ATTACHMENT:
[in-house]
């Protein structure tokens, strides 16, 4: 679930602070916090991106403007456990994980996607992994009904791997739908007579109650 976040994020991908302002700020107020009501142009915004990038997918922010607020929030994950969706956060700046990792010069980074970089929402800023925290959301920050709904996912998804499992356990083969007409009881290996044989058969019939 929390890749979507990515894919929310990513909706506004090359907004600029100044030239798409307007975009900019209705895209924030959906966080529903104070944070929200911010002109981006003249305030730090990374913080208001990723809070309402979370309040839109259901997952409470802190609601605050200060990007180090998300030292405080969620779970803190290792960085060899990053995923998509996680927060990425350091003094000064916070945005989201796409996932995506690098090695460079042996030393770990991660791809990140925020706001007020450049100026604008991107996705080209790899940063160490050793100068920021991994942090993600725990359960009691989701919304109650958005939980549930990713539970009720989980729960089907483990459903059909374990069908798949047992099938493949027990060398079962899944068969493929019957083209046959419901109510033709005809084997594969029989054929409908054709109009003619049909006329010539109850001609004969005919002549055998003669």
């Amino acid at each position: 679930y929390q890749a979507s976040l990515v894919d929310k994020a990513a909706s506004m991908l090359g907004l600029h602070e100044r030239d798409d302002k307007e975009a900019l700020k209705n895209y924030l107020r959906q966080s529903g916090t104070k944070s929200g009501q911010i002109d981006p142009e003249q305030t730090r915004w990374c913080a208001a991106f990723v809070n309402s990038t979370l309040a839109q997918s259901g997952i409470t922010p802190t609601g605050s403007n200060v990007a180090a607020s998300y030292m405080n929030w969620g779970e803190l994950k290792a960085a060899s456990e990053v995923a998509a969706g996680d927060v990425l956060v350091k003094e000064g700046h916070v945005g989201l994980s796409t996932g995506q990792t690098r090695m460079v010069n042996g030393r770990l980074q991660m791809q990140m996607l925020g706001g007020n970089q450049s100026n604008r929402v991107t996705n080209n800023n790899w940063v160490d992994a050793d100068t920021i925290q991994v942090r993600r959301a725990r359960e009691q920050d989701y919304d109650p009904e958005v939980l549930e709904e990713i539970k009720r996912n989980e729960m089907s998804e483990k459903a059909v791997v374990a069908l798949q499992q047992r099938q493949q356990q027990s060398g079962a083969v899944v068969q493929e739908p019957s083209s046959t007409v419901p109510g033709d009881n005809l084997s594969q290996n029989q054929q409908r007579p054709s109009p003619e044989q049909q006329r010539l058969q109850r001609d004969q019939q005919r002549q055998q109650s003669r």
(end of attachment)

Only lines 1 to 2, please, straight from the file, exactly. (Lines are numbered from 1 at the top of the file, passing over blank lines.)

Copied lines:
[in-house]
């Protein structure tokens, strides 16, 4: 679930602070916090991106403007456990994980996607992994009904791997739908007579109650 976040994020991908302002700020107020009501142009915004990038997918922010607020929030994950969706956060700046990792010069980074970089929402800023925290959301920050709904996912998804499992356990083969007409009881290996044989058969019939 929390890749979507990515894919929310990513909706506004090359907004600029100044030239798409307007975009900019209705895209924030959906966080529903104070944070929200911010002109981006003249305030730090990374913080208001990723809070309402979370309040839109259901997952409470802190609601605050200060990007180090998300030292405080969620779970803190290792960085060899990053995923998509996680927060990425350091003094000064916070945005989201796409996932995506690098090695460079042996030393770990991660791809990140925020706001007020450049100026604008991107996705080209790899940063160490050793100068920021991994942090993600725990359960009691989701919304109650958005939980549930990713539970009720989980729960089907483990459903059909374990069908798949047992099938493949027990060398079962899944068969493929019957083209046959419901109510033709005809084997594969029989054929409908054709109009003619049909006329010539109850001609004969005919002549055998003669």